Being able to write lines of code is a great starting point to being able to land your dream software engineer job, but your future leaders and team mates will want to find out a little more about you during a recruitment process.

A well written CV will speak for itself, highlighting your key skills and how you’ve applied them in your previous roles. But we are well aware that writing a CV is difficult – we’ve all sat in front of that blank word document with just your name at the top and wondering where to begin. Luckily we are here to help out with this.

What structure should I use for my CV?

Before you start into writing that CV, have a clear idea in your head of how you want it to look. Regardless of the exact structure you use, include the essential and most impressive information from your education and work experience first, and in a prominent position so that the hiring manager can see it straight away.

If you’re an expert in scripting languages make sure you mention that early on, or if you completed a recent training course and certification in AWS, Azure or other cloud technologies that makes you more employable make sure that is highlighted and close to the top of the page.

Structure the CV clearly so that the person looking at it can find the key sections quickly ie experience, skills and education. When considering what to include in your CV, don’t overthink it and detail any experience you think your future team would like to know about, and you would be comfortable speaking about in an interview.

We're sure you will have heard that your CV has be a maximum of two pages or that a recruiter will spend only six seconds looking at your CV – don’t believe everything you hear. If your CV showcases your technical ability relevant to the job you are applying for, you can expect a recruiter email to land in your inbox within a few days of applying regardless of whether your CV is two or five pages long. Once your CV is full of valuable information, your recruiter will be glad to read it!

In terms of format, it’s good practice to keep a word format saved so you can amend and update your CV as required. Whether you want to submit your CV in word or PDF form, is totally up to you! There is no need to rewrite your CV for every role - start out with your 'core' CV and then tweak it depending on what the role is asking for. This might include adding an intro highlighting why you'd be a good fit for the role/company. 

What skills should I highlight when applying for a software engineer job?

While it is OK to highlight the soft skills that make you stand out on a personal level, you need to get specific on what software skills you have acquired to date. Flaunt your tech stack, whether you’re a guru on AWS or have advanced JavaScript experience, lay it out in a clear way to showcase your talent.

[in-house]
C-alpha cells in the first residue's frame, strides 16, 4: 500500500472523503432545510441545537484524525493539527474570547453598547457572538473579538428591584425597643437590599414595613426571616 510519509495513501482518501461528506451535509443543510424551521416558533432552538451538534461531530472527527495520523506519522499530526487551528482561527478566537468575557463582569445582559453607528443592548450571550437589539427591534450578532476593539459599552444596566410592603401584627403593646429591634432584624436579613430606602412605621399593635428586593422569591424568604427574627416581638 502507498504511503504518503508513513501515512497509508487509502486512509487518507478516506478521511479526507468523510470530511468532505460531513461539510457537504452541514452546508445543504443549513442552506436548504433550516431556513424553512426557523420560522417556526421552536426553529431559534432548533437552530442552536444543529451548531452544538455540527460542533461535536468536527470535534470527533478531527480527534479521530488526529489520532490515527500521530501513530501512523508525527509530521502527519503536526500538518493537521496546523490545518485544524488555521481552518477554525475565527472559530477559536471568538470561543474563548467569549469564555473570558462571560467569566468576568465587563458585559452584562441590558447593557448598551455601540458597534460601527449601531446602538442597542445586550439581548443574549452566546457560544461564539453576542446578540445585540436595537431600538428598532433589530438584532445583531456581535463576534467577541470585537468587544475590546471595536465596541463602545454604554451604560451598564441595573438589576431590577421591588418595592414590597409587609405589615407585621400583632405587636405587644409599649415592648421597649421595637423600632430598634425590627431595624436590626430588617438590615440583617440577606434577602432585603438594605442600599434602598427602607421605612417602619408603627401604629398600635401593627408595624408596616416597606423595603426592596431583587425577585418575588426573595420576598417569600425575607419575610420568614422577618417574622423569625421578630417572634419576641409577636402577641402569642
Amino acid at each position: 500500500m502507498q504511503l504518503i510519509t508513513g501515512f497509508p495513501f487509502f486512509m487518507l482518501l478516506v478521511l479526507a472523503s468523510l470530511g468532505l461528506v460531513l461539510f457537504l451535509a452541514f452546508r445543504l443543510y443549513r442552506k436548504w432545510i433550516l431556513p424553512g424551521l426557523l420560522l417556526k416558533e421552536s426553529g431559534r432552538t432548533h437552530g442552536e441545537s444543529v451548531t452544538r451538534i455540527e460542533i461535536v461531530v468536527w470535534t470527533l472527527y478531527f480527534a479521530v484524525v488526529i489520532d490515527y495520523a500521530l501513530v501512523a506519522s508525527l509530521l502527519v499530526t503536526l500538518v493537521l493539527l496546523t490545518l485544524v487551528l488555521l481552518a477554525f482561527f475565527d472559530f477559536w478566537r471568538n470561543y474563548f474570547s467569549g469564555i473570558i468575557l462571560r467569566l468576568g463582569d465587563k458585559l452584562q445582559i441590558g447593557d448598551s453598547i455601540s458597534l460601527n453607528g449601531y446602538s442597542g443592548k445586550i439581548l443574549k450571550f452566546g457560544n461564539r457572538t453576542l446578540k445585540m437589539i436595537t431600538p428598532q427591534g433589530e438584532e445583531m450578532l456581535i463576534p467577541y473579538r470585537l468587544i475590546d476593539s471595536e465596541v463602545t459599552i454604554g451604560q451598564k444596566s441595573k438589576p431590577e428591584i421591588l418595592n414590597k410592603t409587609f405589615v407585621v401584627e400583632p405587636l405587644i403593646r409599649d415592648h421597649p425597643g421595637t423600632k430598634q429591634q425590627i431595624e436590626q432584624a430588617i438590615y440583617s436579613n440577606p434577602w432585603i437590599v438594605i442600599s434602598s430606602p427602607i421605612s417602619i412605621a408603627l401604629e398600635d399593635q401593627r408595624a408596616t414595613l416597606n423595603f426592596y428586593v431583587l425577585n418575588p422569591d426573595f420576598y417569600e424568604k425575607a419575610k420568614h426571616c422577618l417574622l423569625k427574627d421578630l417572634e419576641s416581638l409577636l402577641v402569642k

Even if you don’t have extensive experience in a particular area, but have completed a course or even worked alongside a developer who was a master on Big Data or infrastructure development – don’t be afraid to showcase your knowledge.

Software engineer positions are usually located within a larger team, so be sure to highlight any experience you have of working alongside a team and how you engaged with the other developers and engineers across a range of programmes.

The tech sector is constantly evolving so if you have knowledge of any new or innovative programmes or ways of working, showing you keep up to date on the latest tools, that would be a major bonus.

Any key achievements you have garnered in your time working as a software engineer should also be highlighted as part of your employment experience section. That amazing app you helped to build, or the time you helped to debug the code which was holding back an entire website - show it off!

My application has been shortlisted – what can I expect next?

The most common first step will be an initial contact with your recruiter to let you know you were shortlisted for the role – use this as an opportunity to find out what the recruitment process is so you can be prepared.

The recruitment process can include steps such as a technical assessment or take home test; a 'screen call' with your recruiter; a technical phone interview with a tech lead and formal face to face interviews.

In phone screens and technical interviews make sure you talk in detail about what you’ve been doing so far in your work and studies and build on the detail you have given in your CV. Be sure to highlight any initiatives you ran in your team or innovations you suggested to a project.

When completing the technical assessment, make sure to focus on the quality of the code you are delivering. Teams and Tech Leads like to see high quality, tested code in these submissions over something that 'just works'.

Finally for an interview, preparation is key. Work with your recruiter (we are there to help!) to find out as much information about the format of the interview and prepare accordingly. 

And don’t forget…

Leave your contact details on your CV! It’s surprising how many people craft a really on-point CV and tick all the right boxes, yet when the recruiter goes to get in touch there is no number or email. We can still track you down – but it will take a little extra time!

Are you looking for a role in software engineering? We are hiring for a number of roles – check out our opportunities page now!  

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